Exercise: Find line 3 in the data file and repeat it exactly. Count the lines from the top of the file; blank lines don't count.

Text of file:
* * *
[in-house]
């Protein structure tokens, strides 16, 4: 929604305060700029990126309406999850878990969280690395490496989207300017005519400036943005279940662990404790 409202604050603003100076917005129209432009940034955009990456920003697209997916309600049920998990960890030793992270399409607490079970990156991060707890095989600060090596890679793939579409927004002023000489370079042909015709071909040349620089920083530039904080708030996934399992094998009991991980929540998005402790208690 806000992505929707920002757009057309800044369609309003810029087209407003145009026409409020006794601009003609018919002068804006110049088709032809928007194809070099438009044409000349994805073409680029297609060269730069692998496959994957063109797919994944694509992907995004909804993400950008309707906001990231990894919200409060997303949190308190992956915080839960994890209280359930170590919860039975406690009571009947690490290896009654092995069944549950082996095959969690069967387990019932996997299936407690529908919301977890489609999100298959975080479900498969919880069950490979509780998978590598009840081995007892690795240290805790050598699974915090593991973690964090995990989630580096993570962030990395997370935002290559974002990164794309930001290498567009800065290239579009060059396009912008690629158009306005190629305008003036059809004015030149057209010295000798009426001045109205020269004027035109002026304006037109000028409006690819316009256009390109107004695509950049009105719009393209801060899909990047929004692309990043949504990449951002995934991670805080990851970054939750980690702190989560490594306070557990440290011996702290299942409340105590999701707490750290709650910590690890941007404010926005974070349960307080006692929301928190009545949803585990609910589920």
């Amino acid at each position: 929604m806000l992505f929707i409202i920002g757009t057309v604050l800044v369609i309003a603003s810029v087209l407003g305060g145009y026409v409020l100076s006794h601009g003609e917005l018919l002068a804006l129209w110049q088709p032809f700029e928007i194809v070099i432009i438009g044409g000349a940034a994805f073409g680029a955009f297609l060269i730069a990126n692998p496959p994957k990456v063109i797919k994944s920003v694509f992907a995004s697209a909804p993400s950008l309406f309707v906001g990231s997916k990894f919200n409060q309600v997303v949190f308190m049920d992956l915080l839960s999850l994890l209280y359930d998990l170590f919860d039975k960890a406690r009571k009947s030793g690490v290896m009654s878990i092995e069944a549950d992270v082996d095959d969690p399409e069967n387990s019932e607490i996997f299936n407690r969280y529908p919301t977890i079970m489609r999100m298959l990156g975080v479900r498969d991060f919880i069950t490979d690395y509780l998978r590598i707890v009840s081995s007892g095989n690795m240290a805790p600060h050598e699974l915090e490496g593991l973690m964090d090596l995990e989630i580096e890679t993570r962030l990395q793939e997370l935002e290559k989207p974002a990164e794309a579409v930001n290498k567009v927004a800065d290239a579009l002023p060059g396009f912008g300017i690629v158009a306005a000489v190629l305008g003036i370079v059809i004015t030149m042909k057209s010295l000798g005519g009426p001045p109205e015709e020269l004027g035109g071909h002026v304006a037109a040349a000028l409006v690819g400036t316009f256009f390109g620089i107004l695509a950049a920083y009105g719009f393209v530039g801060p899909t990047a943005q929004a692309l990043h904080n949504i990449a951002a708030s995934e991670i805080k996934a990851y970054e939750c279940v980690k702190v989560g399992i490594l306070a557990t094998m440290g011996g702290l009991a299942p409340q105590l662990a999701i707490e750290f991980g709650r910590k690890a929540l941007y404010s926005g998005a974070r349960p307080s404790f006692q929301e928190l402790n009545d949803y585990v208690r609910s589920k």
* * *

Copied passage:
């Amino acid at each position: 929604m806000l992505f929707i409202i920002g757009t057309v604050l800044v369609i309003a603003s810029v087209l407003g305060g145009y026409v409020l100076s006794h601009g003609e917005l018919l002068a804006l129209w110049q088709p032809f700029e928007i194809v070099i432009i438009g044409g000349a940034a994805f073409g680029a955009f297609l060269i730069a990126n692998p496959p994957k990456v063109i797919k994944s920003v694509f992907a995004s697209a909804p993400s950008l309406f309707v906001g990231s997916k990894f919200n409060q309600v997303v949190f308190m049920d992956l915080l839960s999850l994890l209280y359930d998990l170590f919860d039975k960890a406690r009571k009947s030793g690490v290896m009654s878990i092995e069944a549950d992270v082996d095959d969690p399409e069967n387990s019932e607490i996997f299936n407690r969280y529908p919301t977890i079970m489609r999100m298959l990156g975080v479900r498969d991060f919880i069950t490979d690395y509780l998978r590598i707890v009840s081995s007892g095989n690795m240290a805790p600060h050598e699974l915090e490496g593991l973690m964090d090596l995990e989630i580096e890679t993570r962030l990395q793939e997370l935002e290559k989207p974002a990164e794309a579409v930001n290498k567009v927004a800065d290239a579009l002023p060059g396009f912008g300017i690629v158009a306005a000489v190629l305008g003036i370079v059809i004015t030149m042909k057209s010295l000798g005519g009426p001045p109205e015709e020269l004027g035109g071909h002026v304006a037109a040349a000028l409006v690819g400036t316009f256009f390109g620089i107004l695509a950049a920083y009105g719009f393209v530039g801060p899909t990047a943005q929004a692309l990043h904080n949504i990449a951002a708030s995934e991670i805080k996934a990851y970054e939750c279940v980690k702190v989560g399992i490594l306070a557990t094998m440290g011996g702290l009991a299942p409340q105590l662990a999701i707490e750290f991980g709650r910590k690890a929540l941007y404010s926005g998005a974070r349960p307080s404790f006692q929301e928190l402790n009545d949803y585990v208690r609910s589920k």